Hirahara creates a vibrant cast and setting, allowing the reader insight into this time period. Aki’s mother, even in her new world of Chicago, is intent on not making waves, not standing out, as impossible a task that may be for a Japanese woman in a predominantly white world. Aki’s father has crumbled along with his business: he drinks too much and finds work only with a local crime boss. Aki cultivates a professional relationship with the investigating officer to find out what really happened.
Her family’s culture is one of the obstacles in her pursuit. Going to Rose’s neighborhood beauty salon in the Mark Twain Hotel, Aki wants to ask so much about her sister. Her mother has other ideas: “In the hallway she murmured to me in Japanese, ‘Our family business is our business. No one else needs to know.’ Tomorrow, though, we were having a funeral, and everyone would know that Rose Ito had died.” At Rose’s funeral are faces from Manzanar and Tropico, including Roy, an aspirant to Rose’s affections. Aki suspects he is not telling her everything.
Hirahara gives us a rich and vibrant portrayal of Nisei life in multicultural Chicago: the nightclubs, the hoodlums, the young people looking for connection, looking for their place in a world that up until previously had not merely excluded them but incarcerated them. The celebrations, the sorrows, the search for love and justice. The place of women. Rose was forthright, brave, and determined, and she is dead. Aki is forthright, and determined to find the truth of her sister.
For Aki, the mores are different in Chicago: “In camp, there were certain boys you knew you needed to steer clear of. With the Issei elders all around, there were lines that they couldn’t cross. But that wasn’t the case in Chicago. I got the feeling that young people ruled here.” This cultural shift supports her ability to push back against her mother’s edicts.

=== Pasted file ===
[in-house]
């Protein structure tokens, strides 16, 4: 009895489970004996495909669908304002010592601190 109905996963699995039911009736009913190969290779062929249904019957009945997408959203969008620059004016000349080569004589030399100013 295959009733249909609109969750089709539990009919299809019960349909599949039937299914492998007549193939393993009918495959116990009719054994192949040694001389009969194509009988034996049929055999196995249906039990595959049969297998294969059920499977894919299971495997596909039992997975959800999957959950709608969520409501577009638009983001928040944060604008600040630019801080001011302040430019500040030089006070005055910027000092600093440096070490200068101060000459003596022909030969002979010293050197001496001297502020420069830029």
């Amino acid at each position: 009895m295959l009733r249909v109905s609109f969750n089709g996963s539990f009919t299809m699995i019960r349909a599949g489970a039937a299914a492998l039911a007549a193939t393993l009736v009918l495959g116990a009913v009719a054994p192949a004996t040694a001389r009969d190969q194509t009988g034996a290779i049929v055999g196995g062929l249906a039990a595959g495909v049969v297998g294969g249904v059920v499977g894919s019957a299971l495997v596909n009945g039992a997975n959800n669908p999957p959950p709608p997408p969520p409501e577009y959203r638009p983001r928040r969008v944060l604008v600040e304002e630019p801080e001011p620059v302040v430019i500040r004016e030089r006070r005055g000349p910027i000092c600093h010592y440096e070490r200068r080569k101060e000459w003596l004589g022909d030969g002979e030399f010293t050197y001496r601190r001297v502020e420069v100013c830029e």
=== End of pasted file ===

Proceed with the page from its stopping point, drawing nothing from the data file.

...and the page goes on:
The title comes from Rose’s neighborhood, populated by young men and women similar to her — a neighborhood not presented in the media of that time, a history walled off, erased, which makes Hirahara’s depiction additionally powerful, compelling, and important. As Manzanar is the touchstone, Clark and Division is the landmark. Rose’s three-story walk-up was down the street from the Mark Twain Hotel, found at Clark and Division. The subway platform at Clark and Division was where Rose died.
Aki is the truth teller, and the truth seeker, even when it means uncovering disturbing details about her family members and friends: aware of the slights and injustices around her, yet persevering against them, as a truth seeker for her sister, and for her own life. Aki’s search leads her to confront a reluctant roommate, discover a romantic connection, and jolt the reader with the truth of Rose’s pregnancy and death.
Hirahara takes full advantage of examining the postwar lives of Nisei reentering the mainstream United States. Some work menial jobs, some want to enlist, some enter the underworld; all struggle to find their footing in this, their country of origin. There is an added poignancy reading this novel alongside the news of current anti-Asian hate crimes. The complicated legacy of this country is just beneath the veneer. Yet this is far from a didactic polemic. Mystery novelists, particularly those of color, weave the threads of social injustice into their writing by the very nature of their life experience.
Often mysteries pull the reader along with the addictive whodunit question, and our need to know the answer. Clark and Division definitely engages the reader on that level. But even more importantly, it is Aki, the young protagonist, with her shifting family dynamics, the challenging world of Chicago, and her ability and attempt to navigate this new world with its upheaval of emotions, who keeps us compulsively reading, wanting to know her life, her fate.
As I finished reading this book, this quote from Manzanar’s historic plaque rang through my head: “May the injustices and humiliation suffered here as a result of hysteria, racism and economic exploitation never emerge again.”
Would that it were true.